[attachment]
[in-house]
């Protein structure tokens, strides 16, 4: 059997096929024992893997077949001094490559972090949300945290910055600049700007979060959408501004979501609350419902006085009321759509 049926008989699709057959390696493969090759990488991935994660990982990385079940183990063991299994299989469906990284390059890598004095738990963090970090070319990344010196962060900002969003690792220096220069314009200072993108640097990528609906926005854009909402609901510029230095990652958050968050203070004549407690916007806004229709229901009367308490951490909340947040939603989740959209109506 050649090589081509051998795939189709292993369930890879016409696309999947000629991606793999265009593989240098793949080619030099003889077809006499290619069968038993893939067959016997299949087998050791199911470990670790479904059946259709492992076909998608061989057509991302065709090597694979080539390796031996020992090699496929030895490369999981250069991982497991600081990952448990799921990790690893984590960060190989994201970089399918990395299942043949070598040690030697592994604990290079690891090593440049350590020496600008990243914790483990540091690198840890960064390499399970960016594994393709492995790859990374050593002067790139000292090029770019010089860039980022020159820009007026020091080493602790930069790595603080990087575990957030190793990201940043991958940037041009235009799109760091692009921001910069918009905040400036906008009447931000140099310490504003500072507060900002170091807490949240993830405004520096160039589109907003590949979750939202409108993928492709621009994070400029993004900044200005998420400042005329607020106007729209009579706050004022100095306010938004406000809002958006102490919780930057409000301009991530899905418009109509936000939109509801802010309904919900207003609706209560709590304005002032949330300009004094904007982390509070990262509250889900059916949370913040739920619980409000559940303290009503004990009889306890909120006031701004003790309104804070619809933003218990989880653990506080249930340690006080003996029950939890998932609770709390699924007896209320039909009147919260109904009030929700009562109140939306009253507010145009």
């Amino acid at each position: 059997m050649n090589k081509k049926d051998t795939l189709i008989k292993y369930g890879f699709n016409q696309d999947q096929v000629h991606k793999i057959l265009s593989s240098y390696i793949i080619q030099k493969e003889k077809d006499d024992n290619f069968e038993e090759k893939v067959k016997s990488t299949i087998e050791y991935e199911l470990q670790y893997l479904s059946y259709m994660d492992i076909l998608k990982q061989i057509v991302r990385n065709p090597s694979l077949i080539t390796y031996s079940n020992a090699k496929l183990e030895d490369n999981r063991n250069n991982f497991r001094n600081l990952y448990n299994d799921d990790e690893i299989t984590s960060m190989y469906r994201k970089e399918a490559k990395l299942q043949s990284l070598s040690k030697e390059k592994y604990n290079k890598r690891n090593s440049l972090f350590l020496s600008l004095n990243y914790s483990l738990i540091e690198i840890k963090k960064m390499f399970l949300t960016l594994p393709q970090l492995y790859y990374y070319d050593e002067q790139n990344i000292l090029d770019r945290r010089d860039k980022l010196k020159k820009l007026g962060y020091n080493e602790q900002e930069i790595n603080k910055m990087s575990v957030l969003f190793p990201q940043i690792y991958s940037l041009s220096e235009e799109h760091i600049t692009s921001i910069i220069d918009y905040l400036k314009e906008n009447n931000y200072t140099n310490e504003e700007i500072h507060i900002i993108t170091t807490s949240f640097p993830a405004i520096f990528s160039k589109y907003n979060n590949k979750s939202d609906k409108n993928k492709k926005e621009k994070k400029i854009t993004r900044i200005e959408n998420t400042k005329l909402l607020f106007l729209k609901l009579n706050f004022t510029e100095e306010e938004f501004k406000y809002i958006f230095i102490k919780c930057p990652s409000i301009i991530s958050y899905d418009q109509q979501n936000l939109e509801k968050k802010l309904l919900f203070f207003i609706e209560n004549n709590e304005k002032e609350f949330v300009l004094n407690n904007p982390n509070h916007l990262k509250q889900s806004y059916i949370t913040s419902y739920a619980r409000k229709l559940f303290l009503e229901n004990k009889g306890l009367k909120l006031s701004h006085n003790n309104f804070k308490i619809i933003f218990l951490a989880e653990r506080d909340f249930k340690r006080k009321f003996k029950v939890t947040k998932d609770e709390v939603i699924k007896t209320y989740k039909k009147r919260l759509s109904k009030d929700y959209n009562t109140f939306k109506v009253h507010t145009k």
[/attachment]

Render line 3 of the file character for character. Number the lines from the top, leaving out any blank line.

């Amino acid at each position: 059997m050649n090589k081509k049926d051998t795939l189709i008989k292993y369930g890879f699709n016409q696309d999947q096929v000629h991606k793999i057959l265009s593989s240098y390696i793949i080619q030099k493969e003889k077809d006499d024992n290619f069968e038993e090759k893939v067959k016997s990488t299949i087998e050791y991935e199911l470990q670790y893997l479904s059946y259709m994660d492992i076909l998608k990982q061989i057509v991302r990385n065709p090597s694979l077949i080539t390796y031996s079940n020992a090699k496929l183990e030895d490369n999981r063991n250069n991982f497991r001094n600081l990952y448990n299994d799921d990790e690893i299989t984590s960060m190989y469906r994201k970089e399918a490559k990395l299942q043949s990284l070598s040690k030697e390059k592994y604990n290079k890598r690891n090593s440049l972090f350590l020496s600008l004095n990243y914790s483990l738990i540091e690198i840890k963090k960064m390499f399970l949300t960016l594994p393709q970090l492995y790859y990374y070319d050593e002067q790139n990344i000292l090029d770019r945290r010089d860039k980022l010196k020159k820009l007026g962060y020091n080493e602790q900002e930069i790595n603080k910055m990087s575990v957030l969003f190793p990201q940043i690792y991958s940037l041009s220096e235009e799109h760091i600049t692009s921001i910069i220069d918009y905040l400036k314009e906008n009447n931000y200072t140099n310490e504003e700007i500072h507060i900002i993108t170091t807490s949240f640097p993830a405004i520096f990528s160039k589109y907003n979060n590949k979750s939202d609906k409108n993928k492709k926005e621009k994070k400029i854009t993004r900044i200005e959408n998420t400042k005329l909402l607020f106007l729209k609901l009579n706050f004022t510029e100095e306010e938004f501004k406000y809002i958006f230095i102490k919780c930057p990652s409000i301009i991530s958050y899905d418009q109509q979501n936000l939109e509801k968050k802010l309904l919900f203070f207003i609706e209560n004549n709590e304005k002032e609350f949330v300009l004094n407690n904007p982390n509070h916007l990262k509250q889900s806004y059916i949370t913040s419902y739920a619980r409000k229709l559940f303290l009503e229901n004990k009889g306890l009367k909120l006031s701004h006085n003790n309104f804070k308490i619809i933003f218990l951490a989880e653990r506080d909340f249930k340690r006080k009321f003996k029950v939890t947040k998932d609770e709390v939603i699924k007896t209320y989740k039909k009147r919260l759509s109904k009030d929700y959209n009562t109140f939306k109506v009253h507010t145009k």